29 Implementing a Maintenance Program: Documents Trainer’s GuideModule: EquipmentImplementing a Maintenance Program: DocumentsDevelop written procedures for all equipmentConcise step-by-step instructions for performing maintenance and function checksInclude guide for troubleshootingEstablish maintenance records to track:function checks and routine maintenancecalibrationmanufacturer’s service
33 Trainer’s Guide Module: Equipment TroubleshootingCheck manufacturer’s instructionsDetermine source of problemSample problemReagent problemEquipment problemCheck electrical supplyCheck water supplyMake one change at a time
34 When In-house efforts fail: Trainer’s GuideModule: EquipmentWhen In-house efforts fail:Do NOT use equipment that does not function properlyOptions for testing:Refer to nearby laboratoryObtain backup instrument from central storesStore samples appropriatelySeek help from manufacturer or other technical expertPlace a malfunction notice on equipment
36 Trainer’s Guide Module: Equipment Service and RepairSchedule service that must be periodically performed by the manufacturerOptionsCentrally service small equipment, e.g., microscopes, washers, pipettesTeam of biomedical service techniciansSchedule service that must be periodically performed by the manufacturer - This service should have been part of the negotiated contract agreementTeam of biomedical service technicians – This trained team would service the entire country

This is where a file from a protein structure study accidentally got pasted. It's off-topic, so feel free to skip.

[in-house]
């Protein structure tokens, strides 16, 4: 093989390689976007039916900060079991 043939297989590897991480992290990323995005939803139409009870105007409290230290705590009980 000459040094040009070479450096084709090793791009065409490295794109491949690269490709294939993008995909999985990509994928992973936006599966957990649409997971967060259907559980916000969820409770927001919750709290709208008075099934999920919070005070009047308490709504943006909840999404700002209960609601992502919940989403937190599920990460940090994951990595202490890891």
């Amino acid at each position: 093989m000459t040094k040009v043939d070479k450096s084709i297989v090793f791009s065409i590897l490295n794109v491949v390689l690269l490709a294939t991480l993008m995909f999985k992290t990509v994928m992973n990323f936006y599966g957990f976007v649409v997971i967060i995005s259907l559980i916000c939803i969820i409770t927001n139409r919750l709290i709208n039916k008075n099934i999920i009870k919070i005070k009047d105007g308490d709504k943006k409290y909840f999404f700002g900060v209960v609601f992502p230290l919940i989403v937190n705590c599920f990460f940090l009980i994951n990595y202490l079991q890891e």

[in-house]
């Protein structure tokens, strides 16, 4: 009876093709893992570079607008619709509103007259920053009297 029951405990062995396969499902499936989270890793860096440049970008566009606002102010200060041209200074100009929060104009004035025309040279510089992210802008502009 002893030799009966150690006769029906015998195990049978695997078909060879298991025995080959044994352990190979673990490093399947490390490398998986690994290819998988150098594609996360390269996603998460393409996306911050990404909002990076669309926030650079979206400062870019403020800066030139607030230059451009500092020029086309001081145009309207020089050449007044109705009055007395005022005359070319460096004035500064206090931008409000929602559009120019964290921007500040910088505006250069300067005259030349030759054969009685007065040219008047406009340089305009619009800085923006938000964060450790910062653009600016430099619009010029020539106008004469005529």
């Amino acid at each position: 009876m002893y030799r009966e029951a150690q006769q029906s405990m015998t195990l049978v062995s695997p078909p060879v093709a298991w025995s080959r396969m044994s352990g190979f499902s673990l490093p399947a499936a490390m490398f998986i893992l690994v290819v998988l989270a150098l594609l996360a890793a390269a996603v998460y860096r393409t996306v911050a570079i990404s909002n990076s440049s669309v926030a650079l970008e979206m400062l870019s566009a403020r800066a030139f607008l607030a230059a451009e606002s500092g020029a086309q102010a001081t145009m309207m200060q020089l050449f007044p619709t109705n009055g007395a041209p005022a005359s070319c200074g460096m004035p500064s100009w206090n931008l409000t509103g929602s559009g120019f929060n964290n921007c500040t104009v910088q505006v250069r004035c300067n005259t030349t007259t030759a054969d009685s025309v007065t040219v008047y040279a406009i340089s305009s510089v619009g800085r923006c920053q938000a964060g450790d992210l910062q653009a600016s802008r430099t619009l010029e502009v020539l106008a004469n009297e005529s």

37 Equipment Documentation Trainer’s GuideModule: EquipmentEquipment DocumentationDevelop a problem log record for each piece of equipmentDate problem occurred, removed from serviceReason for breakdown or failureCorrective action takenDate returned to useChange in maintenance or function checks
40 Retiring Equipment / Disposition Trainer’s GuideModule: EquipmentRetiring Equipment / DispositionWhen?When experts indicate not repairableOutmoded, will replace with new equipmentWhy?Prevent inaccurate test resultsFree up valuable spaceHazardousHow?Salvage any useable partsConsider biohazard, follow safety disposal procedures
41 Benefits of a Maintenance Program Trainer’s GuideModule: EquipmentBenefits of a Maintenance ProgramSafetyFewer interruptions of workLower repair costsElimination of premature replacementLess standby equipmentIdentification of high maintenance costReduction of variation in test resultsGreater confidence in the reliability of results